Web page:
Thu Apr 02, 2020 London
X

The Steeple Times is an online magazine with a following of upto 880,000 unique views per day on our best day yet.

  • We have 91,000 daily subscribers by email.

  • We typically average around 320,000 unique views per day.

  • We currently have 65 contributing authors who range from students to the actor, writer and producer Steven Berkoff and the champion jockey Frankie Dettori.

Combining a mix of society's last word and both wit and wisdom, The Steeple Times covers food, drink and fine dining as well as luxury, travel, the arts, individuals of influence and current affairs in the United Kingdom, America and elsewhere. We are best described as being akin to "a cross between The Huffington Post and Private Eye".

 

The magazine's following is affluent, engaged and international. With 41% of readers coming from the UK and 38% from America, The Steeple Times also has strong presence within Canadian, Italian, German and Australian territories.

 

A list of influence

A ranked assembly of individuals of note along with details of their achievements and quirks.

TYCOONS

Sarah Winchester (née Pardee, 1839 – 1922)

Eccentric heiress Sarah Winchester (née Pardee, 1839 – 1922) – Widow of Winchester firearm magnate Sarah Winchester is best known for her eccentric mansion, The Winchester Mystery House, in San Jose, California.

New Haven, Connecticut born Sarah Winchester became one of the wealthiest women in the world after the death of her Winchester Repeating Arms Company heir husband, William Wirt Winchester, in 1882. With a 50% holding in the rifle making manufacturer plus a legacy equivalent to £426 million ($529 million) in 2020, this true eccentric – whose only child died aged just one – took the advice of a medium and moved west to California.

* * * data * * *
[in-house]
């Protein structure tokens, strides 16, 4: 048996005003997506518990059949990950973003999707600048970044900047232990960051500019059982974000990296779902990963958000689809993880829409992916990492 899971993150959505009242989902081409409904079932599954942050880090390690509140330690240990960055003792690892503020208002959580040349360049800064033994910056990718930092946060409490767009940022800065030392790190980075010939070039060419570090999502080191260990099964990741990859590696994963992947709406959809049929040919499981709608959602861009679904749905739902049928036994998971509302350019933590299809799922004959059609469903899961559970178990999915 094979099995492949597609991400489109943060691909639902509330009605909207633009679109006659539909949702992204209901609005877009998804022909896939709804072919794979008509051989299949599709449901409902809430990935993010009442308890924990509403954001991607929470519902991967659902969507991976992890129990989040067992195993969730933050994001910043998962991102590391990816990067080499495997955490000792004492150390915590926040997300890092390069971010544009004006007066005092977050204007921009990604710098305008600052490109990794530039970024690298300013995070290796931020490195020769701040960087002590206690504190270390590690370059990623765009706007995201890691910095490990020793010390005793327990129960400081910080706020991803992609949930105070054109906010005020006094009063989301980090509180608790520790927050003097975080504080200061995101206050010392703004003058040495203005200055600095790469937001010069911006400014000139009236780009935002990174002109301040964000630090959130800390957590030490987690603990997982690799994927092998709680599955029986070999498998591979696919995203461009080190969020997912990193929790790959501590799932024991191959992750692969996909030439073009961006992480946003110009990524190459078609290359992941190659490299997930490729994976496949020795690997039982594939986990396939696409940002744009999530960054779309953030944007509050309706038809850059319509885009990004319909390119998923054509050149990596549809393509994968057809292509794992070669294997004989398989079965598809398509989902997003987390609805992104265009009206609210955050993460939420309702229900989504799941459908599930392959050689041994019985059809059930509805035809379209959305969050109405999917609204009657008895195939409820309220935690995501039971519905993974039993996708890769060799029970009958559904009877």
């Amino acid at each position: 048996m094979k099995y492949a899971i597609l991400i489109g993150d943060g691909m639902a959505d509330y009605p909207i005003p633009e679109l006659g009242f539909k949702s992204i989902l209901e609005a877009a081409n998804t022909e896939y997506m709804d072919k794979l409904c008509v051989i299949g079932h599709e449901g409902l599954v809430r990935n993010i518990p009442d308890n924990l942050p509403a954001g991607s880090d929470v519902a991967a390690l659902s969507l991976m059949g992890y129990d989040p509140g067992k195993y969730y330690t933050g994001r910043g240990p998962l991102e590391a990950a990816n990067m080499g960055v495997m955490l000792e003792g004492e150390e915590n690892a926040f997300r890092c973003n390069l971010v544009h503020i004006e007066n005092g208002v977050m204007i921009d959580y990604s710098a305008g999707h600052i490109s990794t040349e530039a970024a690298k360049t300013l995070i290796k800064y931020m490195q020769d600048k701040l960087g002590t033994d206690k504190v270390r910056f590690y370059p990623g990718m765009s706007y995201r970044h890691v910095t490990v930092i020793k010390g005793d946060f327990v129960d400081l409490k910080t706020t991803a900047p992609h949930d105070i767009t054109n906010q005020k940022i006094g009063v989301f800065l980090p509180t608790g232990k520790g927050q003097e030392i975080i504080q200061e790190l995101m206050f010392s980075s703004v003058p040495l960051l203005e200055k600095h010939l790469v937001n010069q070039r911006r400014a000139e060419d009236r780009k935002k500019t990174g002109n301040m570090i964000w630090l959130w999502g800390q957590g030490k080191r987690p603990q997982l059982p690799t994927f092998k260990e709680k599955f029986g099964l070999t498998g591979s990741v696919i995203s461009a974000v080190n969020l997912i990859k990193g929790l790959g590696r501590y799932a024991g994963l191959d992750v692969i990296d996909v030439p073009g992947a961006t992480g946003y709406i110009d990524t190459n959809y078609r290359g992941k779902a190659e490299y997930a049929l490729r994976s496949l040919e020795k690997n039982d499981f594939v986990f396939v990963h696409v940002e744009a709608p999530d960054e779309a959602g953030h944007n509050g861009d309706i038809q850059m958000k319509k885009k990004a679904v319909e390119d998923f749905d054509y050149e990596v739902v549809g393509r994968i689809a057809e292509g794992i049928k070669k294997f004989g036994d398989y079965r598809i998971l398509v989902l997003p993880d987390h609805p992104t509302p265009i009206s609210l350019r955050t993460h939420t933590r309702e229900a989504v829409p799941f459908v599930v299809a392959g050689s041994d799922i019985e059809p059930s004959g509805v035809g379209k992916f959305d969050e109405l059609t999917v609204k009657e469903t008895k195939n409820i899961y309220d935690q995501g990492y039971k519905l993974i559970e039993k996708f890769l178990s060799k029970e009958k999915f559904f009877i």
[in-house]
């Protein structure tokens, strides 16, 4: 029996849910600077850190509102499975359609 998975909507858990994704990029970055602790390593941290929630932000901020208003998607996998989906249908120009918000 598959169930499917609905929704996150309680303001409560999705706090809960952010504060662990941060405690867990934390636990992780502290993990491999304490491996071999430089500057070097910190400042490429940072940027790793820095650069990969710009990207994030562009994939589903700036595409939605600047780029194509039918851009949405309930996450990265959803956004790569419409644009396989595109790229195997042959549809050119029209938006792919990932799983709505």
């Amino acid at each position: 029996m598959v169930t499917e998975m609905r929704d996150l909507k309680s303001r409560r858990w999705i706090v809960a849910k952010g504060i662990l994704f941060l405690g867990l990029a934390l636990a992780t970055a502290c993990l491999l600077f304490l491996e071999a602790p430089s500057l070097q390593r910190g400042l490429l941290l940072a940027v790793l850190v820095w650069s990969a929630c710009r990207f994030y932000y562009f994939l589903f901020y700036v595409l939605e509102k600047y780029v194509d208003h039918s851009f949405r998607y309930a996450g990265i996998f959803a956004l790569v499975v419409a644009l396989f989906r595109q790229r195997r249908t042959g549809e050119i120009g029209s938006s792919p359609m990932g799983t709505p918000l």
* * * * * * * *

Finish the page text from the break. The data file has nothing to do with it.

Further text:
Here, in San Jose, this grief obsessed and beyond superstitious, American equivalent of Queen Victoria spent the remainder of her life constructing a mansion that she believed would appease the spirits of her relatives and those of the victims of Winchester weaponry. Known as ‘The Winchester Mystery House’ and built (but never completed) between 1884 and 1922 at a cost estimated at the equivalent of £57 million ($71 million) today. Starting from an 8 room farmhouse, the property grew to 24,000 square foot and eventually included 10,000 windows, 2,000 doors, 160 rooms, 52 skylights, 47 stairways (some leading absolutely nowhere), 17 chimneys (some that didn’t even reach the roof), 13 bathrooms, 6 kitchens and a séance room (that was once used by Harry Houdini).

 

Described as being a “woman of independence, drive and courage,” Sarah Winchester died of heart failure in her sleep in September 1922 leaving a will written in 13 sections that was signed 13 times and a safe that contained a lock of her infant daughter’s hair. She was portrayed by Helen Mirren in the 2018 horror film Winchester.

 

‘The Winchester Mystery House’ was sold five months after its creator’s death and has been open to the public for tours since June 1923.

 

Eccentric heiress Sarah Winchester (née Pardee, 1839 – 1922) – Widow of Winchester firearm magnate Sarah Winchester is best known for her eccentric mansion, The Winchester Mystery House, in San Jose, California.
The vast Winchester Mystery House, 525 South Winchester Boulevard, San Jose, California, CA 95128, United States of America.

Subscribe Daily Newsletter

@ 2020, thesteepletimes.com. All rights reserved.